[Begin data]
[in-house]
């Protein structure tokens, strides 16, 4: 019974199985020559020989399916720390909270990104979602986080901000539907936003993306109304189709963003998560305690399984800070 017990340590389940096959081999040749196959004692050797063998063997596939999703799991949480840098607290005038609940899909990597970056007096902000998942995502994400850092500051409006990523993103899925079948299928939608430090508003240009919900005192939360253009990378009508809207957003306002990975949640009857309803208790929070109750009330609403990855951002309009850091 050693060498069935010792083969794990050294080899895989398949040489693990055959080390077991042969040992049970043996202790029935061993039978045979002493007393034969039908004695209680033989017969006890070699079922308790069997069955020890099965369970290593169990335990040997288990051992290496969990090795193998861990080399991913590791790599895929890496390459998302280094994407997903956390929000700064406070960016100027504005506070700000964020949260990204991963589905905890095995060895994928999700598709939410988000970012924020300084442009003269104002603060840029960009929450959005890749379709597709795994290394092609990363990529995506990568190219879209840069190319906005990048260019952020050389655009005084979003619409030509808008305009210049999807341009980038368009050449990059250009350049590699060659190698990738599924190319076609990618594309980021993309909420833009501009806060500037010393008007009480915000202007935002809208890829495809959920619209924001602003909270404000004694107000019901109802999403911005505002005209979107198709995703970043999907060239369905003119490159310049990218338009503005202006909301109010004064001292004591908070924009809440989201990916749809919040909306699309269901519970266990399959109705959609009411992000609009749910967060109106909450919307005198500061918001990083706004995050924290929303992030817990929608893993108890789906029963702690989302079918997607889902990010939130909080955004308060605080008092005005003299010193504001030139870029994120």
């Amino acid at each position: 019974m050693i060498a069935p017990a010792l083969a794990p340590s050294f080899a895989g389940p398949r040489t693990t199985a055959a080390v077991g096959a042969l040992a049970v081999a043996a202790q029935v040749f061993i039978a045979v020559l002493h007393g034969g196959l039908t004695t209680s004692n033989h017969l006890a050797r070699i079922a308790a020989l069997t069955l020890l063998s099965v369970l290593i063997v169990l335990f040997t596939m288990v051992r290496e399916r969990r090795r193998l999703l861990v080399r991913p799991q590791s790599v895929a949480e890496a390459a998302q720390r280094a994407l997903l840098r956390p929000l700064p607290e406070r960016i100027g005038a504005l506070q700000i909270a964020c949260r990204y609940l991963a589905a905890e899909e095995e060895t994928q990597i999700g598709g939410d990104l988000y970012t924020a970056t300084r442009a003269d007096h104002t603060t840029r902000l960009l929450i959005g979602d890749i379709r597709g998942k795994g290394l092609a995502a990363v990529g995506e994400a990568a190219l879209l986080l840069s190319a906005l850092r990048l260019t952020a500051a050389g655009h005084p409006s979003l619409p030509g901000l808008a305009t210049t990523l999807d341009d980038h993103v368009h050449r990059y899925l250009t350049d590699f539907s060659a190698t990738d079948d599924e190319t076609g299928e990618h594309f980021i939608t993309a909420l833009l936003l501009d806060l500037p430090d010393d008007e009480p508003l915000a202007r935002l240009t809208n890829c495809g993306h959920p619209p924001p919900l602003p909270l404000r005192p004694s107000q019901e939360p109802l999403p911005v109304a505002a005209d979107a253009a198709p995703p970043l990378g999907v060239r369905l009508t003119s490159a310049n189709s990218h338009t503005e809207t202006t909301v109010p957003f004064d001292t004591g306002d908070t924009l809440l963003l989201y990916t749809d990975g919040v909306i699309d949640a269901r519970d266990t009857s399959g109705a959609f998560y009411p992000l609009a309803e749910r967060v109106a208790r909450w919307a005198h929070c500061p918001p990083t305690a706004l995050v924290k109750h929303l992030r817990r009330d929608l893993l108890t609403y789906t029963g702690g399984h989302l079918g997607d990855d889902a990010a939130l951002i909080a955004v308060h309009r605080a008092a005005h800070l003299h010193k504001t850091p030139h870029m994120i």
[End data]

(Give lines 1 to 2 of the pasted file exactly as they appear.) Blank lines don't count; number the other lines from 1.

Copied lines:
[in-house]
């Protein structure tokens, strides 16, 4: 019974199985020559020989399916720390909270990104979602986080901000539907936003993306109304189709963003998560305690399984800070 017990340590389940096959081999040749196959004692050797063998063997596939999703799991949480840098607290005038609940899909990597970056007096902000998942995502994400850092500051409006990523993103899925079948299928939608430090508003240009919900005192939360253009990378009508809207957003306002990975949640009857309803208790929070109750009330609403990855951002309009850091 050693060498069935010792083969794990050294080899895989398949040489693990055959080390077991042969040992049970043996202790029935061993039978045979002493007393034969039908004695209680033989017969006890070699079922308790069997069955020890099965369970290593169990335990040997288990051992290496969990090795193998861990080399991913590791790599895929890496390459998302280094994407997903956390929000700064406070960016100027504005506070700000964020949260990204991963589905905890095995060895994928999700598709939410988000970012924020300084442009003269104002603060840029960009929450959005890749379709597709795994290394092609990363990529995506990568190219879209840069190319906005990048260019952020050389655009005084979003619409030509808008305009210049999807341009980038368009050449990059250009350049590699060659190698990738599924190319076609990618594309980021993309909420833009501009806060500037010393008007009480915000202007935002809208890829495809959920619209924001602003909270404000004694107000019901109802999403911005505002005209979107198709995703970043999907060239369905003119490159310049990218338009503005202006909301109010004064001292004591908070924009809440989201990916749809919040909306699309269901519970266990399959109705959609009411992000609009749910967060109106909450919307005198500061918001990083706004995050924290929303992030817990929608893993108890789906029963702690989302079918997607889902990010939130909080955004308060605080008092005005003299010193504001030139870029994120």